A Fowl Tale with a Happy Ending

“Sad Girl’s in trouble,” observed Steve as I came into the kitchen one morning.

I joined him at the window to see our neighbour, Hüseyin, walking down the road towards one of the nearby restaurants.

Trotting beside him, at the end of a length of string, was a chunky, honey-coloured dog – a bit like a Labrador but with more fur and shorter legs. Sad Girl, as we’d christened her, had appeared a few weeks earlier – a victim of the most recent round-up and redistribution of street animals by the local belediye, or council. (Don’t get me started. The general treatment of cats and dogs here is one of the few things I actively dislike about life in Turkey.)

She had a mournful face – hence the name – and seemed a bit bewildered, but settled quickly. With food forthcoming from two restaurants at one end of the road and a family from Istanbul near the other, she certainly wasn’t going hungry – as her bulky frame showed. She had places to shelter from the rain, enjoyed meeting people who walked by, and – although clearly not a young dog – had a playful nature and plenty of energy. The only thing lacking was love and attention, so she was welcomed into our garden whenever she cared to come. She never stayed long – lots of pats, a tummy rub and a bit of fuss, and she was off again.

It seemed, though, that things might be about to change.

“She was in the field over the road, digging,” explained Steve. “Hüseyin and his wife came along and watched for a bit, then Hüseyin went over and pulled a dead chicken out of the hole in the ground.”

Oh dear. But there was more…

“Then he walked to a patch of dug-up ground on the other side of the tree and pulled out another one. I think he’s taking her down to the restaurants because he thinks one of them has adopted her.”

An hour later, I looked out of the window to see Sad Girl trotting back up the road towards us. The string hung loosely from her neck….and in her mouth she carried another dead chicken.

It might sound amusing, but we were worried for her. In a village like ours, livestock is a precious commodity. If our dog killed a neighbour’s chicken, we’d be expected to pay them 80 lira (around £14.50 at time of writing) in recompense. We know a couple who opened the door one night to be confronted by a Jandarma officer and an angry farmer demanding 1,200 lira (around £218) for a goat that went missing after one of their dogs chased his flock.

We didn’t see Sad Girl the next day, or for the few days after that. It seemed she’d been killing chickens on a regular basis – not for food, just for the fun of it – and people had had enough.

We feared she’d been quietly got rid of and that would be the end of it. But then, driving along the road one evening, Steve spotted her – on a lead, accompanying a member of the Istanbul family as she fed a local pod of street cats, a daily task.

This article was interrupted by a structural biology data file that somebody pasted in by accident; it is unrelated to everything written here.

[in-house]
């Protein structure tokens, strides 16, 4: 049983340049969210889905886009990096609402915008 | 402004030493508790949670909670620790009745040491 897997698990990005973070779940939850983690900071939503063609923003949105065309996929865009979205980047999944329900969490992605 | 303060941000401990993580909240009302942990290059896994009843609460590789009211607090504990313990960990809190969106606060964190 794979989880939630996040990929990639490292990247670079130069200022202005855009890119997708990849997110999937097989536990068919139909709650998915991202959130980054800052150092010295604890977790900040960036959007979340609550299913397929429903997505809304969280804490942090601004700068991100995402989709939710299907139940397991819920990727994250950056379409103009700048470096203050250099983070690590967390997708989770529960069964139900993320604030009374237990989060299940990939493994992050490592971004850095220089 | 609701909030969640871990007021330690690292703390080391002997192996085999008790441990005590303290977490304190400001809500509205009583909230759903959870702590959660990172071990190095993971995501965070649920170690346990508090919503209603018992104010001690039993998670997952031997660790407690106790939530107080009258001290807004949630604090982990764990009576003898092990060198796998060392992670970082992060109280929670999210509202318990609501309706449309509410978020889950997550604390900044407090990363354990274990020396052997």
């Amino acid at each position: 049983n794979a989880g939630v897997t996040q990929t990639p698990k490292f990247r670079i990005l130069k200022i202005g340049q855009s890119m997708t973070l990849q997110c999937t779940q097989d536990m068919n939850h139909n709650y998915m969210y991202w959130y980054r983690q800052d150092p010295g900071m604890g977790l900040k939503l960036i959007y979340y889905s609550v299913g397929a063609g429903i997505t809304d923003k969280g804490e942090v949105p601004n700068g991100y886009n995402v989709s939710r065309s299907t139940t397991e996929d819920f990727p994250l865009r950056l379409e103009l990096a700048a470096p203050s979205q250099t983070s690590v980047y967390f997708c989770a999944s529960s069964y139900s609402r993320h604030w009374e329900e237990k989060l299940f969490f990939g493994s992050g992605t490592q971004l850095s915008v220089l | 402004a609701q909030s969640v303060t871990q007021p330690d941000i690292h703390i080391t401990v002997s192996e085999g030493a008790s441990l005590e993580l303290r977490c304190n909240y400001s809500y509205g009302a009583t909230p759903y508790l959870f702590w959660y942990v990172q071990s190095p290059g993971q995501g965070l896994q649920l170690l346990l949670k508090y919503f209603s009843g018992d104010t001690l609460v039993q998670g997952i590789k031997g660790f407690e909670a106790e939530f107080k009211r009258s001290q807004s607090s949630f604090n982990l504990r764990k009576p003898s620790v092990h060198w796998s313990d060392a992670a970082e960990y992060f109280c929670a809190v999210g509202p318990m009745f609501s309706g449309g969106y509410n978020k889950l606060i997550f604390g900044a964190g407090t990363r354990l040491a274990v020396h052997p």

Sad Girl, it seems, has found a permanent home. She’s one of the luckier street animals…and the village chickens can breathe a cluck of relief.

 

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“It’s ok, we’re safe to walk the streets again. Tell the rest of the girls.”

 

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7 thoughts on “A Fowl Tale with a Happy Ending

  1. Jane Gundogan

    I understand your concern for Sad Girl. Strays come and go here and Daughter has taken it upon herself to feed and love as many of them as she can. But God forbid if they kill any livestock though. My BIL’s dog Hercules grabbed a chook the other day, carried it home and deposited it in his kennel. The Turk was furious thinking he had killed it but no Hercules just wanted a playmate. The chicken squawked, Hercules bounced around happy as a lark and finally The Turk caught the chicken and took it home. Still copped a mouthful from the chook’s owner but I had a good laugh all the same.

    Reply
    1. theparsleys Post author

      I know, I completely understand that they can’t be allowed to kill livestock…I just hate how every so often we get a fresh batch of confused and abandoned animals who have been rounded up and dumped in the village by the belediye – some of which have already had reasonably happy existences on the streets in other areas.
      One good thing about this is that at least everyone knows it wasn’t our boy killing the chickens. Even though he’s not allowed to roam and is kept in the garden, even though we always walk him on a lead – because he’s a German Shepherd, he’s regarded as an evil killer dog by most of the locals.

      Reply
      1. Jane Gundogan

        No doubt he is a killer. It is the same here with Hercules, a rottie but the biggest dopiest dog you would ever have the pleasure to meet. Of course he is Cujo as far as the neighbours are concerned …

    1. theparsleys Post author

      I don’t think she gets the opportunity to indulge her naughty side now. She’s kept secure at her new home, or taken out on a lead. I’m glad she has somewhere safe to live, she’s an old girl and really sweet-natured (unless you’re a chicken, obviously!).

      Reply

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